Henschel and KCMU also had a major role in breaking one local band that eventually went on to become one of the biggest successes out of Seattle. Kim Thayil, ’84, and Hiro Yamamoto had moved to Seattle following their high school buddy Bruce Pavitt, who had come to the Northwest to go the school at Evergreen. Thayil wasn’t taken with Evergreen and ended up moving to Seattle to enroll at the UW. It was there that he won a prize on KCMU (listenership was small enough that there wasn’t a lot of competition). “I went down to pick up my prize,” Thayil later told Alternative Press, “and they said, `You’re always around anyway, how’d you like to work here full-time?’ ” Thayil ended up becoming a popular DJ on the station and he also managed to last all four years at the UW—one of the few musicians who finished. He eventually graduated with a degree in philosophy.

Thayil’s band Soundgarden soon linked up with manager Susan Silver (who had also attended classes at the UW) and the group received their first radio exposure came from KCMU. “I re-member the day we got the first Soundgarden single in and how many times we spun that,” recalls Mike Fuller, ’82, another KCMU vet. “KCMU broke that band, at least locally.” Fuller now works as a DJ with Kidstar radio in Seattle.

Thayil’s own show on KCMU is best remembered by other jocks as “eclectic” but it reflected what Henschel describes as “his personal favorites.” It was that ability to go out on a limb—a creativity only allowed at the time on college radio—that helped support a revolutionary new style of music. “When Kim and Bruce [Pavitt] played those sort of records, it helped lead to acceptance of their favorite music and eventually to acceptance of their own bands,” says Henschel.

The list of KCMU volunteers in the late ’80s (most of whom were students) reads like a who’s who of the Seattle music industry in the ’90s. Apart from musicians like Thayil and Yamamoto from Soundgarden, Steve Turner of Mudhoney also contributed, as did Jeff Smith of Mr. Epp, and Scott Vanderpool of Chemistry Set. There were the label mavens like Poneman and Pavitt, plus numerous DJs that eventually tried their hand at journalism: Veronika Kalmar, now man-aging editor of The Rocket; Jeff Gilbert, Guitar World’s Seattle beat reporter; Peter Blecha, now with The Experience Music Project; and Glen Boyd, a journalist and promoter who went on to work at both Nasty-Mix and American Recordings. At the time, the line between being a fan and being a promoter was thin, since both the audience and the stakes seemed so small.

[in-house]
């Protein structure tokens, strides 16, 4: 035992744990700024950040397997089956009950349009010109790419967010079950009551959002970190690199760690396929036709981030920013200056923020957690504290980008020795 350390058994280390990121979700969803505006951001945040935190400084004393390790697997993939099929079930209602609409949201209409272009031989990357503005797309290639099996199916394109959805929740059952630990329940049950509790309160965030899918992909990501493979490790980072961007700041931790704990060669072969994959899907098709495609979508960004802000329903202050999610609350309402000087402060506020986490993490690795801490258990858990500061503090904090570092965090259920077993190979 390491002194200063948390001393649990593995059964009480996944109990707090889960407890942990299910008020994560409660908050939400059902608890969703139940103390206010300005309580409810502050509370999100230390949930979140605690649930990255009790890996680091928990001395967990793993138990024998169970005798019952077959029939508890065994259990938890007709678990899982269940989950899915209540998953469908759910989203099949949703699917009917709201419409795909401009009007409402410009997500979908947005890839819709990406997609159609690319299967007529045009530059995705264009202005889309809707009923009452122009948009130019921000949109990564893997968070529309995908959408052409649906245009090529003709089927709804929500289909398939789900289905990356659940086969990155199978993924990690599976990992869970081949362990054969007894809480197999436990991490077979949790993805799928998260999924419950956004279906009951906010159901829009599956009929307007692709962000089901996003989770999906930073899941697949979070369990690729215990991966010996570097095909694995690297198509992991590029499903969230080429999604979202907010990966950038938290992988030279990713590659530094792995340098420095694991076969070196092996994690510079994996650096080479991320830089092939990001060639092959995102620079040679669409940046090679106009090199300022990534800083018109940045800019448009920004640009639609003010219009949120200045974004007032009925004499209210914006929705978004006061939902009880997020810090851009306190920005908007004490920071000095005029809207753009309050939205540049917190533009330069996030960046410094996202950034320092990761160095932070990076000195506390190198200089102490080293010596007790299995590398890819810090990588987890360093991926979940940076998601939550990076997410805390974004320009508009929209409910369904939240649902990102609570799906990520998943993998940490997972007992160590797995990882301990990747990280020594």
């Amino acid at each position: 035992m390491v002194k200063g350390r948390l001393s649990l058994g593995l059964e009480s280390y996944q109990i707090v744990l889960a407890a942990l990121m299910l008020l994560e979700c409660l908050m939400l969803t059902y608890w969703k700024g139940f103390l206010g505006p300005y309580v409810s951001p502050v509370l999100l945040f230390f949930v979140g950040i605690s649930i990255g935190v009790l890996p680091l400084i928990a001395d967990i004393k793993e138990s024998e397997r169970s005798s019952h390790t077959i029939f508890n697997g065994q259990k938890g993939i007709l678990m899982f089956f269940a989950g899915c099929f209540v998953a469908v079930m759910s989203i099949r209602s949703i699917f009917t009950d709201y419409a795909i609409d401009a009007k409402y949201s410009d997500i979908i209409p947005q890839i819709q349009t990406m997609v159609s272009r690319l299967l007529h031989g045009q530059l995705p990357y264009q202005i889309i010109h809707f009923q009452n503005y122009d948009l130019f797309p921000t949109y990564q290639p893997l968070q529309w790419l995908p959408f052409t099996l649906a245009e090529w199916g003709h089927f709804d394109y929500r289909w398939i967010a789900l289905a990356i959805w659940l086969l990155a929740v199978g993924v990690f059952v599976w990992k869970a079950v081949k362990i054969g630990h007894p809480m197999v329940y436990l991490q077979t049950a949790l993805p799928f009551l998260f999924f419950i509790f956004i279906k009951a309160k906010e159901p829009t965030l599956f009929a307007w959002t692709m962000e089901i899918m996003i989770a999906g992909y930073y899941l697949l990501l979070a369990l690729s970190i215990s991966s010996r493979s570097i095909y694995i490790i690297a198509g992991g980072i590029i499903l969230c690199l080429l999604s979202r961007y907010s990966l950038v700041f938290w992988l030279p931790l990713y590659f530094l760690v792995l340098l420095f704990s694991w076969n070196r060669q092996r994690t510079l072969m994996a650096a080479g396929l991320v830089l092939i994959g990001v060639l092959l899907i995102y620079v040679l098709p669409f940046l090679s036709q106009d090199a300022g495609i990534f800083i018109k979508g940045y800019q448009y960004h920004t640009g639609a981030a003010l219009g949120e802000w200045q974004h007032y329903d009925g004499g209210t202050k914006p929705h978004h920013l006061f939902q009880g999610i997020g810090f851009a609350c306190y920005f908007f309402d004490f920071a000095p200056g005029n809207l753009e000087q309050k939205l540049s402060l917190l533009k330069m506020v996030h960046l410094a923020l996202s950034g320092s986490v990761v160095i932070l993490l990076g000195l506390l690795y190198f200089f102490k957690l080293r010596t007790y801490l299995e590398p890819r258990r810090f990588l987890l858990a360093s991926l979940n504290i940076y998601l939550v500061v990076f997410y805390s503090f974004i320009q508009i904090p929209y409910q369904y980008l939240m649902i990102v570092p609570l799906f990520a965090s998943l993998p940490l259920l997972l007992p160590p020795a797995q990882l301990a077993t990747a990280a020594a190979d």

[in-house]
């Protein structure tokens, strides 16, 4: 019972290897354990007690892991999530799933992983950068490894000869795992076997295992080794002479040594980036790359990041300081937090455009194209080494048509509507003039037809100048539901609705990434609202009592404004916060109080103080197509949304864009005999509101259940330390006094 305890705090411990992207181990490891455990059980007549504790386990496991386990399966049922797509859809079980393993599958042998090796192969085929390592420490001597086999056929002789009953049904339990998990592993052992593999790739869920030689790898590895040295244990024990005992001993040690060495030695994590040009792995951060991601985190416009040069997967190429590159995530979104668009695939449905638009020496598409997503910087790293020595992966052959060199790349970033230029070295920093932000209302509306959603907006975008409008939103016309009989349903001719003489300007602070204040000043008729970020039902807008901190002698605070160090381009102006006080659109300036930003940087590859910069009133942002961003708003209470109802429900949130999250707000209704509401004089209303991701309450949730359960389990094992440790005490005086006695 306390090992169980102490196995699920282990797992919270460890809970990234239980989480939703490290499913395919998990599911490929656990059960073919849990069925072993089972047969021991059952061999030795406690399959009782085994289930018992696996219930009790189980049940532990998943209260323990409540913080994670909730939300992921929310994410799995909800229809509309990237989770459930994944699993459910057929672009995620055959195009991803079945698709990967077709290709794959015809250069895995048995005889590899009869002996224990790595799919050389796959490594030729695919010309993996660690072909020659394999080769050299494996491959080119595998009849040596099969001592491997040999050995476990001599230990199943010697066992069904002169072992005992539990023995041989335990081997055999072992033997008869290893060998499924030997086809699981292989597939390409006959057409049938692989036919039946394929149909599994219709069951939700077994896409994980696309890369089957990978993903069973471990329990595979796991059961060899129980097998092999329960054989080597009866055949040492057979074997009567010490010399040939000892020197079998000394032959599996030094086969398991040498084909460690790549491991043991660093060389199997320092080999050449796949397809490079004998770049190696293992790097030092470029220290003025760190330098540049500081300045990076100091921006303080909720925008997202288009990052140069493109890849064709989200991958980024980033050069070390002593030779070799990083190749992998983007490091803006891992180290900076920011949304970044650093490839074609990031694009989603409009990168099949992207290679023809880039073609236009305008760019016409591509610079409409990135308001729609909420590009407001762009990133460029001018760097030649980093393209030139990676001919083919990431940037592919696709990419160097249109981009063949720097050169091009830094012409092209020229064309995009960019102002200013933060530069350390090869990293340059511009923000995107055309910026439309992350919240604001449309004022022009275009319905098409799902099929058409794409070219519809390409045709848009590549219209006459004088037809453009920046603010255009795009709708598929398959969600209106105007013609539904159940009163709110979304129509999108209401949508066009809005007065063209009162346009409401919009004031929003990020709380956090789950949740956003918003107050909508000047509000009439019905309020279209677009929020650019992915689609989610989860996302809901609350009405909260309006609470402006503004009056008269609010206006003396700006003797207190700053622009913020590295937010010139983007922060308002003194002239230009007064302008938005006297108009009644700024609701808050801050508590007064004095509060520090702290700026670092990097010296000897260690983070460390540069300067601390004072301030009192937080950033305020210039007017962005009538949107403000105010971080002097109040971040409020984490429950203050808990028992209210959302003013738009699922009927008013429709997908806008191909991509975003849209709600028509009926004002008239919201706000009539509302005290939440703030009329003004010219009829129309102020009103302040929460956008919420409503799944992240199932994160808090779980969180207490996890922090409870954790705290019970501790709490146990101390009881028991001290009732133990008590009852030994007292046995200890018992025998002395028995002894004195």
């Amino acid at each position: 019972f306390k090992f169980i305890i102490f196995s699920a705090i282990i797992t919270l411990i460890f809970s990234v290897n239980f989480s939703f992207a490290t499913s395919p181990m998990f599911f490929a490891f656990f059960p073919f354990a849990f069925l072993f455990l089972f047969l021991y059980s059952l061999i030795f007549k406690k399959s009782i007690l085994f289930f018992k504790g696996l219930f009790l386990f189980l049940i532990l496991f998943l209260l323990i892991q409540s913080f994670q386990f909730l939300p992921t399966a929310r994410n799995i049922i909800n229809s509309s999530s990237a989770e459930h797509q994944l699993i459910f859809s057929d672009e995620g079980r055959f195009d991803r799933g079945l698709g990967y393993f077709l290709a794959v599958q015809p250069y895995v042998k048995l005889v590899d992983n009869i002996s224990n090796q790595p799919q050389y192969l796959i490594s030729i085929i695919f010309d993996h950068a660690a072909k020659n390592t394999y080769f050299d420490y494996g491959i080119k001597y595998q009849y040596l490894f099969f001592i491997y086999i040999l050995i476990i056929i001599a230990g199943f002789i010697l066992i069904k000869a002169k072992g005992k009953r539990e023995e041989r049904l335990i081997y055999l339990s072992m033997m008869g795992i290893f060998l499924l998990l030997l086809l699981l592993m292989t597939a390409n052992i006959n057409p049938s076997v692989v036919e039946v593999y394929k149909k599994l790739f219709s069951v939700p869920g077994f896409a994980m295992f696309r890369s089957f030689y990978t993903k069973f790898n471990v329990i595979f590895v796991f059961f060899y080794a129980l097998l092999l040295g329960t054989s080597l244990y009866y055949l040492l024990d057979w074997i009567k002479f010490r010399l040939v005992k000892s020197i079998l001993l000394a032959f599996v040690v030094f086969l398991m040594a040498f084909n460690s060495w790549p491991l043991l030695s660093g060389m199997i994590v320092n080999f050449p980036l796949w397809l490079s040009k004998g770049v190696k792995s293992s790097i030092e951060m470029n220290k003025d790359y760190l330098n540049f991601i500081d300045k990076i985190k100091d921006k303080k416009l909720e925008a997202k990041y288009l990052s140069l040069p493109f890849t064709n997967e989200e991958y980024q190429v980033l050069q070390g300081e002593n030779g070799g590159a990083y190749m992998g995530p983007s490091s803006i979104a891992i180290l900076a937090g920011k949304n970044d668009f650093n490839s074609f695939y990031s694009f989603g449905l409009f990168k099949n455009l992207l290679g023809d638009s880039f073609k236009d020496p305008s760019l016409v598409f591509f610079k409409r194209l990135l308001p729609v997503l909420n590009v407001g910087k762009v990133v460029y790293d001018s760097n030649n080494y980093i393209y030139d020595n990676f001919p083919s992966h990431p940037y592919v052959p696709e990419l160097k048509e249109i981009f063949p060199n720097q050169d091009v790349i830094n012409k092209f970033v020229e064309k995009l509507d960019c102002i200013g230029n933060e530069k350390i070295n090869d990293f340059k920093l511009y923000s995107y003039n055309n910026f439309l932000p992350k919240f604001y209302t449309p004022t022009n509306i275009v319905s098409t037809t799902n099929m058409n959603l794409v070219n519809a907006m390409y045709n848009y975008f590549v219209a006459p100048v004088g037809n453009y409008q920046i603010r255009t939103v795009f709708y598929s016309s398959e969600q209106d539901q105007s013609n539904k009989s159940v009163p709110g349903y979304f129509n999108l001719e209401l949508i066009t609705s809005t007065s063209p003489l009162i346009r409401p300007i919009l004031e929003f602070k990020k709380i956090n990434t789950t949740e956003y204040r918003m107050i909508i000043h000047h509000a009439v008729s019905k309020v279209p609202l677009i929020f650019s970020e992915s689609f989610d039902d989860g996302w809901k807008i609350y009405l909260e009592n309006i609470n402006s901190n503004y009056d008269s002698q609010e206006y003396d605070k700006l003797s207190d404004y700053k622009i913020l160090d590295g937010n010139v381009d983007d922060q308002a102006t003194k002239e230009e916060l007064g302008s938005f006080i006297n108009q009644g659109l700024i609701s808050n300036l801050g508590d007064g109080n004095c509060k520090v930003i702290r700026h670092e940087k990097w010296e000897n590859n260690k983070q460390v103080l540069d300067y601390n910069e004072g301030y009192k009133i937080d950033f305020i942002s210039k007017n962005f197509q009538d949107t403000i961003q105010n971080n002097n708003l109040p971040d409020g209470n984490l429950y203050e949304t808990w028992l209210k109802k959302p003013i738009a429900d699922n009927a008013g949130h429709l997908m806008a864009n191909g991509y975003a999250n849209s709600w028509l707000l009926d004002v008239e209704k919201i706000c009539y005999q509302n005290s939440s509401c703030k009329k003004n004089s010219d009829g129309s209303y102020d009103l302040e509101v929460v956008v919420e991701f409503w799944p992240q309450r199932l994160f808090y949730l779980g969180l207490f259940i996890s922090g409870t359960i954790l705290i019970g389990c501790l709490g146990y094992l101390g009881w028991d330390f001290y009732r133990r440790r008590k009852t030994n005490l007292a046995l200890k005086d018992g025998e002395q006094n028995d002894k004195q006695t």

As music director, Henschel was part chamber of commerce and part salesperson. She did something few DJs ever do: She started promoting the bands the station was playing to national labels. She put together a tape, prophetically titled “Bands That Will Make Money,” and sent it to everyone she could think of in the music industry both locally and nationally. The tape featured a collection of Seattle bands that weren’t getting attention outside of the area. “She included bands that the station was playing a lot, and that they’d carted up, but that no one else had heard of,” says Dave Rosencrans, ’88, former KCMUer. “And when she sent them out, it garnered a lot of attention.”

Screaming Trees includes (from left) Gary Lee Conner, guitar; former UW student Barrett Martin, drums; Mark Lanegan, vocals; and Van Conner, bass. Photo by Michael Lane, courtesy of Epic Records.

Rosencrans did more than just play Seattle bands on the radio—he also had a job with the ASUW Arts and Entertainment department and was responsible for booking many of the bands that played on campus. During his tenure he was the first local promoter to bring many alternative bands to Seattle including such national luminaries as Billy Bragg, Steve Earle, Game Theory and The Go-Betweens. Rosencrans almost always booked local acts to open these shows and those opening spots were important in the careers of groups like Pure Joy and Chemistry Set.

“Remember these were the Reagan years,” he says, “and not many people were taking chances on underground bands. But because we were a student organization we could take a chance on some more `out there’ bands.”

The job of ASUW concert promoter was almost as important as KCMU in terms of serving as a launching ground for UW students who went on to have careers in the music industry. Rosencrans is now the International Product Manager of Sub Pop, where he promotes some of the bands that he helped get exposure back in college.